A quick online search for Zapad 2017 might give the impression that Europe should be preparing for war. In September, Russia will launch a joint military exercise with Belarus in the Russian exclave of Kaliningrad. Codenamed Zapad, the Russian word for ‘West’, many commentators are perhaps taking this term a little too literally. Labelled as ‘war games’ and an ‘exercise in intimidation’, most Western media outlets seem content to perpetuate an image of an aggressive and bellicose Russia.
Their concern is that Russia might use Operation Zapad as cover to stage an invasion of the Baltic states. Others worry that is that Russia could launch a small-scale, provocative assault in order to gauge NATO’s reaction and willingness to spring to the aid of one of its member states. Both of these outcomes are highly unlikely; Russia knows its military limitations and that full-frontal war with NATO can only end in defeat.
When dealing with Russia, the recent invasions of Georgia and Ukraine are often brought up as a warning to all those who might underestimate the chances of a Russian military thrust into neighbouring lands. But parallels are difficult to draw in this case. It was Georgia’s incursion into the disputed territory of South Ossetia in 2008 that provoked a backlash, albeit disproportional, from Russia; and in the case of Ukraine in 2014, the strategic importance of Russia’s naval base in Crimea was deemed cause for action. In both instances, the Russian offensive may have been heavy-handed and aggressive, but not without what Russia considered to be provocation or the need for territorial protection. Neither appear to apply here.
What is Operation Zapad?
Zapad-2017 is a series of military exercises that takes place every four years to simulate a large-scale operation. It involves all the armed forces, as well as logistics and support teams. Dr Igor Sutyagin of the Royal United Services Institute claimed that the “main driving force in this exercise” is to practice moving troops, equipment and machinery quickly around a certain area. Russia’s size means that it cannot be defended at all times.
There is no suggestion that Russia is planning anything other than this. Despite this, the head of the US Army forces in Europe, Lieutenant General Ben Hodges stated that Russia could be planning to leave troops in Belarus: “People are worried, this is a Trojan horse. They say, ‘we’re just doing an exercise,’ and then all of a sudden they’ve moved all these people and capabilities somewhere,” he told Reuters.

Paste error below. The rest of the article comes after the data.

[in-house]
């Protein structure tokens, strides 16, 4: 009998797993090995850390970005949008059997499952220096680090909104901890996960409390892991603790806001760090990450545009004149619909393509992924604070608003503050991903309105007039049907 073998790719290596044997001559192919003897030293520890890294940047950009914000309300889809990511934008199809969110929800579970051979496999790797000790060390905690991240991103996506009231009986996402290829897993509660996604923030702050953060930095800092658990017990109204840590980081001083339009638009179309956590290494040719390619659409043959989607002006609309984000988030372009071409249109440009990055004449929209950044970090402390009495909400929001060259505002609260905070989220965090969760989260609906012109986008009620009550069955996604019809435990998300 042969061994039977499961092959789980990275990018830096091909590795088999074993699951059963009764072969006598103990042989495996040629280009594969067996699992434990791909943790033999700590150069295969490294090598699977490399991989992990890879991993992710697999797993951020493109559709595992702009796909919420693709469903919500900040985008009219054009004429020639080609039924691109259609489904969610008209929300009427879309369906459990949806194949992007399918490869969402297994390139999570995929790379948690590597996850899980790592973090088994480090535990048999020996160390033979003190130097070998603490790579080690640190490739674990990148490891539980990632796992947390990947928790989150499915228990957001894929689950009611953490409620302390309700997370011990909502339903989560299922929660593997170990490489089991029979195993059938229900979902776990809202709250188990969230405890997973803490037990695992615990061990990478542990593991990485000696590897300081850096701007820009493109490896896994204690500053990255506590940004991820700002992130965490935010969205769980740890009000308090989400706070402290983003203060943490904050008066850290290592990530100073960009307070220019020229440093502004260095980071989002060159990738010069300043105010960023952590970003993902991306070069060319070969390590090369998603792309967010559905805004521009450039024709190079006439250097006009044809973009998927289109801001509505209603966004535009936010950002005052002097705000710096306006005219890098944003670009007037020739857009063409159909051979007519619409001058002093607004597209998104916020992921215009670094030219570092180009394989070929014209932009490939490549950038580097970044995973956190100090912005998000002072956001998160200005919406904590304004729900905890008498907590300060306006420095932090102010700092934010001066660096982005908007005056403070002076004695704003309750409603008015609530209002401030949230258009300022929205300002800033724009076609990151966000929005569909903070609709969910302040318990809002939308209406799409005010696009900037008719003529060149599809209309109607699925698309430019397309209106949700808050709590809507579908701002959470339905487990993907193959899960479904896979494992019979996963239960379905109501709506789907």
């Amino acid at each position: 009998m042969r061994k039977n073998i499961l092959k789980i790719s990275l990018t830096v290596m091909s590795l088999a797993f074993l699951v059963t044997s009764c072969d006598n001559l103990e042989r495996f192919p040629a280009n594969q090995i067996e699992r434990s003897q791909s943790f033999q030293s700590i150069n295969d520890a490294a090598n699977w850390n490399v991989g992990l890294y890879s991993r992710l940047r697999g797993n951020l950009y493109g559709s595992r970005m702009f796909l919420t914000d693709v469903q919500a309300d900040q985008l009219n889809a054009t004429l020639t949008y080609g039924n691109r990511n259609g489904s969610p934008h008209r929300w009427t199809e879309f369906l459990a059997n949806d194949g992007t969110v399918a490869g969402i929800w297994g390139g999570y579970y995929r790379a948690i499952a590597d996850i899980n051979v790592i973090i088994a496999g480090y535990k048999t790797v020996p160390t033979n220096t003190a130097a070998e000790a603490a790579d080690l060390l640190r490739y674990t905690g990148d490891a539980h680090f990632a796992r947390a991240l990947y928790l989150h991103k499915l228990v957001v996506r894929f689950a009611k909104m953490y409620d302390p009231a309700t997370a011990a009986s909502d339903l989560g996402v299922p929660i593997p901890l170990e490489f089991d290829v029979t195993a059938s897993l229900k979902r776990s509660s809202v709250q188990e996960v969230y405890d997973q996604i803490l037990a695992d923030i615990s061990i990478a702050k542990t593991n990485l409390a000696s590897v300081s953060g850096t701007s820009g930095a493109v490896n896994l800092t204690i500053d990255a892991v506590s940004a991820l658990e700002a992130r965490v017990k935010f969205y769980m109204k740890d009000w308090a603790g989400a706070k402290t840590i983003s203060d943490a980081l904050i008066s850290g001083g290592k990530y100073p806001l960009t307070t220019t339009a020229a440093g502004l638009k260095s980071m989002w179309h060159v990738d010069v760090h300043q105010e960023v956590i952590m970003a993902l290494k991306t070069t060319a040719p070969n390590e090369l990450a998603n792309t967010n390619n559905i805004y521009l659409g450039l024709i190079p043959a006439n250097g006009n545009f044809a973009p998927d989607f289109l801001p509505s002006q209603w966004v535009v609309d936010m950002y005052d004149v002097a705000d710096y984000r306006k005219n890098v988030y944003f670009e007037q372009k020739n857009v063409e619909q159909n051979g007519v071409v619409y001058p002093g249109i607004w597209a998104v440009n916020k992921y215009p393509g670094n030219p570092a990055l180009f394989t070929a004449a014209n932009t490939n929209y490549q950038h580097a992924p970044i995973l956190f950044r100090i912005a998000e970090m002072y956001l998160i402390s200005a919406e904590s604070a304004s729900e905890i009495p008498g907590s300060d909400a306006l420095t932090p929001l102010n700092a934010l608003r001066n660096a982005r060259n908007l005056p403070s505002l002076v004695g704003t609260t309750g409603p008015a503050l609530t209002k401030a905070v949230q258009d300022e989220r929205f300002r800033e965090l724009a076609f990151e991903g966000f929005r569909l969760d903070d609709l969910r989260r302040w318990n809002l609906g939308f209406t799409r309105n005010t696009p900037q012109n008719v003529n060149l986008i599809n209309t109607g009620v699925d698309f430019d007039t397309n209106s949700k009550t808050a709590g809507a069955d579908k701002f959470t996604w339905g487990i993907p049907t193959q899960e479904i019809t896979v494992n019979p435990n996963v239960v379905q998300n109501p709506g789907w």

Russia has strongly refuted this accusation, with Russian Deputy Foreign Minister Grigory Karasin labelling the claims “artificial buffoonery … aimed at justifying the sharp intensification of NATO bloc [activities] along the perimeter of Russian territory”, when speaking to Interfax in July.
How will NATO respond?
Zapad-2017 is a planned operation, unlike other ‘snap’ exercises, which give the military limited time to prepare. This means that NATO can study the exercises to better understand Russian military strategy and planning, thereby improving defensive strategy in response. Indeed, as Russian Foreign Minister Sergey Lavrov pointed out, NATO colleagues “were invited to attend these exercises”.
The rhetoric from US Army generals, western publications and NATO officials is of deep distrust of Russia. The news that Russia is conducting a routine military operation with Belarus is taken not only as cause for concern, but also as an opportunity for people to speculate on Moscow’s intentions. The Center for European Policy Analysis has done just this, calling upon NATO to display ‘unity, cohesion and readiness’ and not to ‘take regional stability for granted.’ The danger of this is a lapse into a state of Cold War era panic. If Russia does indeed intend to launch an attack against NATO in the Baltic states, then a full-scale military exercise is hardly the best-disguised ‘Trojan horse’. In the face of Russian aggression, calm and considered action is required.